Single vs. Multifamily Housing (Living Sector)
The celebration of SimaEXPO in Madrid brought about several novelties across the Real Estate market, including the industry’s subtle claim for single-family homes, an alienated asset class in recent times. c.15,000 housing units were presented for sale at the event, and out of these, 24% were single-family homes (a substantially higher figure than pre-pandemic levels and +4% vs. FY 20). It looks as if the pandemic has given rise to people fleeing from urban cities in search for larger homes, but this is not entirely the case.
Living is the most influential sector for Real Estate in 2022, accounting for 26% of total investment in Spain with c.€1,135 million transacted in Q1 22 (+50% vs. Q1 21). Within the segment, multifamily residences composed of Build-to-Rent (BTR) projects continue representing the majority of investment (c.75%) which shows the existing opportunity for novel high-quality product, in line with the increasingly demanding needs of the public.
In Spain, 67% of the total population lives in apartments (multi-family), a figure that contrasts with the rest of European countries, where the average is 46%. This probably explains why in Madrid, the average amount of single-family homes up for sale is only 5%, with the rest pertaining to multi-family. Outside major cities, the number of single-family units is somewhat higher reaching c.18%, but multi-family still prevails.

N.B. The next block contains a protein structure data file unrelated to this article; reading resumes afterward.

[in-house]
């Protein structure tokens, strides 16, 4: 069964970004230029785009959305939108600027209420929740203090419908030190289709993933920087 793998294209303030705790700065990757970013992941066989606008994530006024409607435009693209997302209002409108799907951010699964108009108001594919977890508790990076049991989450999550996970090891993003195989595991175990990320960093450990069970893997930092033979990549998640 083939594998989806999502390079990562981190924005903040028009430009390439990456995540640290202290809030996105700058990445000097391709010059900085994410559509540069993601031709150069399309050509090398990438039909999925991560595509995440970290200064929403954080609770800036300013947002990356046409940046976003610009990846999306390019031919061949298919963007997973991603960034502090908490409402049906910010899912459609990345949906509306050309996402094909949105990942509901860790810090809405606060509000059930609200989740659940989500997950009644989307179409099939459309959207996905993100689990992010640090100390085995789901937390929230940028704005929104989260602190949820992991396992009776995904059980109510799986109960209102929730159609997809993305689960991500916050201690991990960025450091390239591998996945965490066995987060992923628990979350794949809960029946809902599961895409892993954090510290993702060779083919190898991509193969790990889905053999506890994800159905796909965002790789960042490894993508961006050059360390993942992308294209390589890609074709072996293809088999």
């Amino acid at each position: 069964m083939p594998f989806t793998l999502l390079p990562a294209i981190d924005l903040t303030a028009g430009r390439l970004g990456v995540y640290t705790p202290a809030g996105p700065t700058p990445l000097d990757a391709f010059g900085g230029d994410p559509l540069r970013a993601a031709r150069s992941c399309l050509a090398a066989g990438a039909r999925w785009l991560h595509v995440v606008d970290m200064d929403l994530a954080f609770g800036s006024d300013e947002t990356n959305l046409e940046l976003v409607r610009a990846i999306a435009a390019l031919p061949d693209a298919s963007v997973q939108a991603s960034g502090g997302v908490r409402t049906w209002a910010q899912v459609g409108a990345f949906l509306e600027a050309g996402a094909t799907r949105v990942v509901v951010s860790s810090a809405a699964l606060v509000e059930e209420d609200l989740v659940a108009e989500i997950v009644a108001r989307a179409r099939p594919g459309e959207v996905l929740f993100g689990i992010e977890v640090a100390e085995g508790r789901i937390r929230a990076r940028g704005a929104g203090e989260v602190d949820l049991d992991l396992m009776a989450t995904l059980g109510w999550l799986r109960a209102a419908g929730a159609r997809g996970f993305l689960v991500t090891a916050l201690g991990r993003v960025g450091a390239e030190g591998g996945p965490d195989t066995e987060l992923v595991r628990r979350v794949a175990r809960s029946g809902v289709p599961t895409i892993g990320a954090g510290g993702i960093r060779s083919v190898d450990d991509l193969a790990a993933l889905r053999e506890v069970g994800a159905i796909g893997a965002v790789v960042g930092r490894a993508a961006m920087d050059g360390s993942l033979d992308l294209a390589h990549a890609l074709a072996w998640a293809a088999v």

Regarding returns, prime residential yields in Madrid and Barcelona remained at 3% and 3.25% respectively for Q1 22, similar to London and Stockholm. Net yields stabilised in almost all European cities, in contrast to the contraction seen in previous months.
Rental prices for single-family homes in the province of Madrid reached €9.6/sq.m./month (+8.6% vs Q1FY21) showing signs of a growing demand, with a much more limited supply than apartments. The average asking price for single-family homes in Madrid stands at €3,518 /sq.m. (€4,490 /sq.m. in the case of apartments), while the average ticket reaches €1.46 million (€473,200/apartments). Given all this, it is safe to say that single-families are experiencing a short-term surge in demand, however, figures are still not significant enough to change the course of the living sector. It is expected that by 2035, c.60% of the houses in Spain will be occupied by households ofonly 1-2 people and by as early as 2025, 27.3% of households will be living in rented accommodation, so multi-family apartments will once again drive investment in the living sector.